LVEDC Official Returns from Business Development Tour in China
By Colin McEvoy on June 9, 2017
As part of its ongoing efforts to attract international investment to the Lehigh Valley, one of the top officials from the Lehigh Valley Economic Development Corporation (LVEDC) recently returned from a two-week business development tour in China.
Matthew Tuerk, LVEDC Vice President of Economic Development and Marketing, visited companies and officials in Beijing, Shangai, Yangzhou, Tainjin, Guangzhou, and other cities to discuss the benefits of establishing U.S. operations in the Lehigh Valley.
“It’s crucial to put in the effort to visit these companies at their home offices and discuss the opportunities available to them in the Lehigh Valley,” Tuerk said. “China is a relationship-based economy, and so it’s important for LVEDC to keep open lines of communication with companies and representatives on the mainland.”
This marks the second time in as many years that LVEDC has embarked on an international business development tour overseas. LVEDC President and CEO Don Cunningham underwent a similar tour in Western Europe in 2015.
This underscores the growing importance of foreign direct investment in the Lehigh Valley economy. About one-third of our current prospects are from outside the country, and 42 percent of the Lehigh Valley’s major business attraction and expansion projects in 2015 were international companies, including Safran, Primark, SunOpta, Nihon Kohden, and others
Tuerk met with the Presidents and CEOs of several Chinese companies interested in investing in the U.S., and provided them details about the Lehigh Valley’s economic assets, available real estate market, labor opportunities, and proximity to major ports.
Among these companies were a manufacturer of LED street lights in Beijing, a manufacturer of kitchenware in Guangzhou, a furniture manufacturer in Tainjin, and a private equity firm with holdings in virtual reality, drone technology, computer chip manufacturing, and robotics.
Representatives from some of these companies are planning follow-up visits to Pennsylvania, according to Tuerk, who said LVEDC would work to modify its marketing materials to better communicate the region’s assets to the Chinese market moving forward.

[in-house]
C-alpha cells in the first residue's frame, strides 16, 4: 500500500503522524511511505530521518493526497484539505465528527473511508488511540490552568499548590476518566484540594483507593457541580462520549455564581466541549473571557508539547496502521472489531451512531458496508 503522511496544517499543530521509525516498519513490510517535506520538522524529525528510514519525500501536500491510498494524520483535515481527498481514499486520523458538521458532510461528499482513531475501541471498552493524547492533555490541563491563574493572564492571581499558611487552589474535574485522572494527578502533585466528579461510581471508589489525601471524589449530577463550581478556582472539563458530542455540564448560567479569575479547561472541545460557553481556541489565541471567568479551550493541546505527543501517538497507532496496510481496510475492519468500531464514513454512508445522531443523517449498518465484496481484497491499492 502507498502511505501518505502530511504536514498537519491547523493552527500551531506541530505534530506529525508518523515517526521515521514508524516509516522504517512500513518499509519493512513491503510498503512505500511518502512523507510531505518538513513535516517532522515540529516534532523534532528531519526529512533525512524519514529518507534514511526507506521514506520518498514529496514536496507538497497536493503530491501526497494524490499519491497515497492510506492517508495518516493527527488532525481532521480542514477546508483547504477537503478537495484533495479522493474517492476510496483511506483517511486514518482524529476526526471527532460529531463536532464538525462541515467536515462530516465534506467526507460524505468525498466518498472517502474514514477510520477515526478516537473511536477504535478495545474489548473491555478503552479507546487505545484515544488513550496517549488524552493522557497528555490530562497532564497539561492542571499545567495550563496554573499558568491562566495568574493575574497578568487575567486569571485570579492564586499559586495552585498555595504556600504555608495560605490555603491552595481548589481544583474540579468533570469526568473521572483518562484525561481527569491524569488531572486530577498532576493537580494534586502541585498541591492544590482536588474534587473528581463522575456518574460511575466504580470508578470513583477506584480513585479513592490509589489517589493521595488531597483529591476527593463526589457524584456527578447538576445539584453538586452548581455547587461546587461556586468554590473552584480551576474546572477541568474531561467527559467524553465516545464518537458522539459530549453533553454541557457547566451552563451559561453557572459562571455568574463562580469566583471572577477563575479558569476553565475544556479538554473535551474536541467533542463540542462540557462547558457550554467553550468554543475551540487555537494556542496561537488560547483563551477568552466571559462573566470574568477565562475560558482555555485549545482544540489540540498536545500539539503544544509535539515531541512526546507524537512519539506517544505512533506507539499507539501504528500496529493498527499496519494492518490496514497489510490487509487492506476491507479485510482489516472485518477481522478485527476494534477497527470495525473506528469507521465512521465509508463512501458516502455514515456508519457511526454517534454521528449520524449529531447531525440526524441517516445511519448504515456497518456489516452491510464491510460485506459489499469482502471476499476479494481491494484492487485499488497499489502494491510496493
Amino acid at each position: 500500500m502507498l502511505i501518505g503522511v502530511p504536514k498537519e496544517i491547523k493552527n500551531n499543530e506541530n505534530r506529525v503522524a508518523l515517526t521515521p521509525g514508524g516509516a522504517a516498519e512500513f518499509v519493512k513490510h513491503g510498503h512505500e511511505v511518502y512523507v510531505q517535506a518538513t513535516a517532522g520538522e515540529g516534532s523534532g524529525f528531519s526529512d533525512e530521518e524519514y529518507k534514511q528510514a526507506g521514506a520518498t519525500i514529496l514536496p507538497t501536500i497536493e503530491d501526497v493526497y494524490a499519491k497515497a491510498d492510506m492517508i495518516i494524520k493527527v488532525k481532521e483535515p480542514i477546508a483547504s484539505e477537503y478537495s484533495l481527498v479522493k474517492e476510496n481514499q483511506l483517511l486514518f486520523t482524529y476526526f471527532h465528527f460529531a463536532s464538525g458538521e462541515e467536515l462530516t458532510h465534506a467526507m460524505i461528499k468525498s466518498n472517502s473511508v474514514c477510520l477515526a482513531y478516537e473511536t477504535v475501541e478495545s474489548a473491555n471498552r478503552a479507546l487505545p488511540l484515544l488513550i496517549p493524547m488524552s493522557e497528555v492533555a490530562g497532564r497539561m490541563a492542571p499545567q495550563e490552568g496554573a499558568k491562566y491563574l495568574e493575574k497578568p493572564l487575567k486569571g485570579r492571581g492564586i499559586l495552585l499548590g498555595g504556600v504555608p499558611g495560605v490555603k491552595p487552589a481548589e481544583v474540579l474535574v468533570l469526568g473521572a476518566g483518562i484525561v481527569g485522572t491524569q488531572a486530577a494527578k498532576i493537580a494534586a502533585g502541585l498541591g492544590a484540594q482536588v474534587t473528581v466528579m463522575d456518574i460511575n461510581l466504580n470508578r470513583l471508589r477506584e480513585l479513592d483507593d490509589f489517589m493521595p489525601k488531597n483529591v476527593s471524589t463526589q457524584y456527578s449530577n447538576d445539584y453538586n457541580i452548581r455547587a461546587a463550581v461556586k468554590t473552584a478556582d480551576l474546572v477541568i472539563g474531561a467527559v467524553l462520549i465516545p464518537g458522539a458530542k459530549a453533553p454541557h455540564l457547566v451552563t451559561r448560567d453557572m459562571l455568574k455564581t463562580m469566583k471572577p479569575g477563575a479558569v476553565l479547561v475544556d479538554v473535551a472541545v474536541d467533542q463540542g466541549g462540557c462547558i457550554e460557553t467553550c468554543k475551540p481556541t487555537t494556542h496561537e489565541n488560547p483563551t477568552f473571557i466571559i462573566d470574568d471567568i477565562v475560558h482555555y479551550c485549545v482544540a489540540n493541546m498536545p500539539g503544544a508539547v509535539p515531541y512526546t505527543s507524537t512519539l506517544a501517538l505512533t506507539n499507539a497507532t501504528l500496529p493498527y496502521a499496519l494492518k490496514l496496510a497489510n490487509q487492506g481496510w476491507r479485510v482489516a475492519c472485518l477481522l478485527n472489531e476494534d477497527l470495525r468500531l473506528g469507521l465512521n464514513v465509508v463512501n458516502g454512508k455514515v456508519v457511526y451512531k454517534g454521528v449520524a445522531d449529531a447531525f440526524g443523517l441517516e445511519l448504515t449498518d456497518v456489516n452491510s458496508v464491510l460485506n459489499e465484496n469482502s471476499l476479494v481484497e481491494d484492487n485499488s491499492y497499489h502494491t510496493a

“With a population and economy the size of China, there’s enough economic activity that it’s very important for states and regions to maintain a robust business attraction program to attract some of that investment,” he said.
Tuerk also visited Invest Shanghai, the city’s trade promotion and investment promotion agency, and met with the president of the Shanghai Foreign Investment Development Board. They discussed what Shanghai companies are seeking in the United States, and Tuerk provided information about the Lehigh Valley.
Tuerk also attended a performance of the Philadelphia Symphony Orchestra at the Shanghai Oriental Art Center, where he met with several Shanghai-based venture capital investors interested in investments in the tech and life sciences sectors.
Additionally, Tuerk visited the Yangzhou Foreign Affairs Office and learned about redevelopment efforts underway in that city, and also met with the U.S. Department of Commerce attaché at the Beijing embassy for a discussion about the investment climate in China.
The trip was organized by the Office of International Business Development (OIBD), which is part of the Pennsylvania Department of Community and Economic Development. The OIBD has a large network of overseas offices with contractors available to identify prospects and opportunities for the Commonwealth, and support international companies that choose to invest in Pennsylvania.
Tuerk traveled with officials from OIBD, including Irene Tasi, the trade representative for China and Taiwan. She regularly communicates with Chinese companies on behalf of Pennsylvania, and helped bring the Lehigh Valley to the attention of Fuling Plastics, China’s largest manufacturer of plastic tableware and kitchenware, which established its first U.S. facility in Upper Macungie Township in 2014.
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